Morris delivers a varied set, placing this more recent blues-orientated material, like ‘Sharkmouth’ and ‘Black Dog Blues’, alongside a suitably space-age, jammy version of his monster hit ‘The Real Thing’ and his cover of Deep Purple’s ‘Hush’.
Xavier Rudd is a strange phenomenon, a man of predominantly Dutch and Irish heritage who sounds as if he’s grown up in the back streets of Jamaica. His songs are dub-folk reveries on unity and peace, extolling the need to protect our planet and to love each other. These sentiments seem to resonate with the 8000-strong crowd, who leap and cheer every time Rudd raises his guitar to the heavens and his bare feet pace majestically across the stage.
Accompanied by a drummer and keyboardist, Rudd wastes no time in dropping his 2004 breakthrough single ‘Let Me Be’ early in the set. Other hits, ‘Follow the Sun’ and ‘Come Let Go’, receive rapturous responses, suggesting as many people are here for Rudd as they are our legendary headliner. He switches between acoustic and lap steel guitars and douses the audience with an accomplished didgeridoo solo. Rudd has seemingly turned into a stadium folk star.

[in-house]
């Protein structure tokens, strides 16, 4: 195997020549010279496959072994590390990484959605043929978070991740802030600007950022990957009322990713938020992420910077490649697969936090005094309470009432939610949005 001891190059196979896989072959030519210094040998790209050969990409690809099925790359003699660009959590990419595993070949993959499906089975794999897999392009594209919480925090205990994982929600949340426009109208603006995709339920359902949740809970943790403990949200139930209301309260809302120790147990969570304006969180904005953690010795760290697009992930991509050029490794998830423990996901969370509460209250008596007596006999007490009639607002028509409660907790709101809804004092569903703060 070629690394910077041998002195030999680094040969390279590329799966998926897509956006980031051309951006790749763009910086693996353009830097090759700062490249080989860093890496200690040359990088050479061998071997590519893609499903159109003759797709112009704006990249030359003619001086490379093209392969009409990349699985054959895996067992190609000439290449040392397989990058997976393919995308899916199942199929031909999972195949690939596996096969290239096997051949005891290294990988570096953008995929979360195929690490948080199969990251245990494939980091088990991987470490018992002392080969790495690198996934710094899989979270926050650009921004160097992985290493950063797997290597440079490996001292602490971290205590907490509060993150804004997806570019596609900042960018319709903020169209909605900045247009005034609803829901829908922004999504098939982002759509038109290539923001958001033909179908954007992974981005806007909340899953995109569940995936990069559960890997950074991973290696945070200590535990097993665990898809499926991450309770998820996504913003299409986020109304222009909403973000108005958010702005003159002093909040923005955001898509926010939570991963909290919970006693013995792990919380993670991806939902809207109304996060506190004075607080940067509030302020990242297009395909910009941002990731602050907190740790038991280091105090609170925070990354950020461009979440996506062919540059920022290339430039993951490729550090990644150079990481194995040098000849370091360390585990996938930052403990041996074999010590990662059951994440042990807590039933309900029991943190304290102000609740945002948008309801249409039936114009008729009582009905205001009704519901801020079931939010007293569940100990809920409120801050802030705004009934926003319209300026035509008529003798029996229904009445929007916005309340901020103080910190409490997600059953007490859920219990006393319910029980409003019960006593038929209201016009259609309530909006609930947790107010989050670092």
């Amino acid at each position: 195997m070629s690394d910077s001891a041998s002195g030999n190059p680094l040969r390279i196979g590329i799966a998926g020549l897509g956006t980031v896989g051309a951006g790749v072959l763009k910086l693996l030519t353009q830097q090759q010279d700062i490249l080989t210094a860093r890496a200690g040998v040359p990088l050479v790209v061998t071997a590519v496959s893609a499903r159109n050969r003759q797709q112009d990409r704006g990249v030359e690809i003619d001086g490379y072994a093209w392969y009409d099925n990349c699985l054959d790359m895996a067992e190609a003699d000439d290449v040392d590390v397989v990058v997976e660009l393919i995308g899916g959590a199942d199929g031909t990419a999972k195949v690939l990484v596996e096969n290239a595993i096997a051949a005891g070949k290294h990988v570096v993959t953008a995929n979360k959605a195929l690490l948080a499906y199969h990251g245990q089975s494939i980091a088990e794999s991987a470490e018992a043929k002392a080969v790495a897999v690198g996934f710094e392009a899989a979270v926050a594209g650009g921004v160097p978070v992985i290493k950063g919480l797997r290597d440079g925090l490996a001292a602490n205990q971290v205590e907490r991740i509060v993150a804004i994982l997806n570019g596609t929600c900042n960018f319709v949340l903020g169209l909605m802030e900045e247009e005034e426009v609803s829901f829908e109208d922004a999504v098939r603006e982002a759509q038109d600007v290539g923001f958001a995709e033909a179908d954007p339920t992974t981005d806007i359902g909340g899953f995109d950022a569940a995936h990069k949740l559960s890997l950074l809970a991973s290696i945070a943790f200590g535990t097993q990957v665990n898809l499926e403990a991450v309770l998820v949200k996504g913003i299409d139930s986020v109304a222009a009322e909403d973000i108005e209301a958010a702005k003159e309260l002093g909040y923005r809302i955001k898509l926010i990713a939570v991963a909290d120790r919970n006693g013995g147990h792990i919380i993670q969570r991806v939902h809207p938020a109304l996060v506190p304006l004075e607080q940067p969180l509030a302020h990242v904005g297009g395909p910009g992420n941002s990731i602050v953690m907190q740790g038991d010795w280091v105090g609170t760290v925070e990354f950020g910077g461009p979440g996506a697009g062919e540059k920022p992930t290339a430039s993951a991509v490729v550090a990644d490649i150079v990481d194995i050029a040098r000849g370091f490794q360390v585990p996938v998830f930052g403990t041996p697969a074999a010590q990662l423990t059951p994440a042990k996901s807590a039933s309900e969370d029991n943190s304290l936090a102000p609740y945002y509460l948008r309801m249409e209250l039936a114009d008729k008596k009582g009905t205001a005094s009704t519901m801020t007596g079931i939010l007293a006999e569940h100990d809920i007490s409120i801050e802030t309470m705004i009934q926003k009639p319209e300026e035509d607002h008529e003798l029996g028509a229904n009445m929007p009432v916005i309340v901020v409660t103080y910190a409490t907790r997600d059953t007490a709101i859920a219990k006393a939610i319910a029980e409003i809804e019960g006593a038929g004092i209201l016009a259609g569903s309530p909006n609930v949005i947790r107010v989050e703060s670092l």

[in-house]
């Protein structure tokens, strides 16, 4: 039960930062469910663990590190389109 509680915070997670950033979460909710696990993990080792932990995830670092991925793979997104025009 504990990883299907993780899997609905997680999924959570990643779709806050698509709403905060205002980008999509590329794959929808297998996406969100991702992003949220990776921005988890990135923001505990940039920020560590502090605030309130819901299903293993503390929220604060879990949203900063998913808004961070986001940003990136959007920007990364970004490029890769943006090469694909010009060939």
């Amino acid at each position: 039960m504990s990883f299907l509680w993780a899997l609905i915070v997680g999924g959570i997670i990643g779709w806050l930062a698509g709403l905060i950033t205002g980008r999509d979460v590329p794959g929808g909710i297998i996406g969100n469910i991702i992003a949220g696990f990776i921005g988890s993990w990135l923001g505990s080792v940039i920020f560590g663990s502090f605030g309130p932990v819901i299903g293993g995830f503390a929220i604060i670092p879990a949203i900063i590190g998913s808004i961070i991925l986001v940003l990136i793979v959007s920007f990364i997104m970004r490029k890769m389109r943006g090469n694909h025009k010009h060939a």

Due to his almost complete blindness as a result of glaucoma, Sixto Rodriguez is led to the microphone, where he graciously sits at a stool. The reverence in the crowd is palpable. The edge of the table next to him is edged in bright neon yellow tape. There sits a cup of tea. Waves of deafening screams continue to roll forward.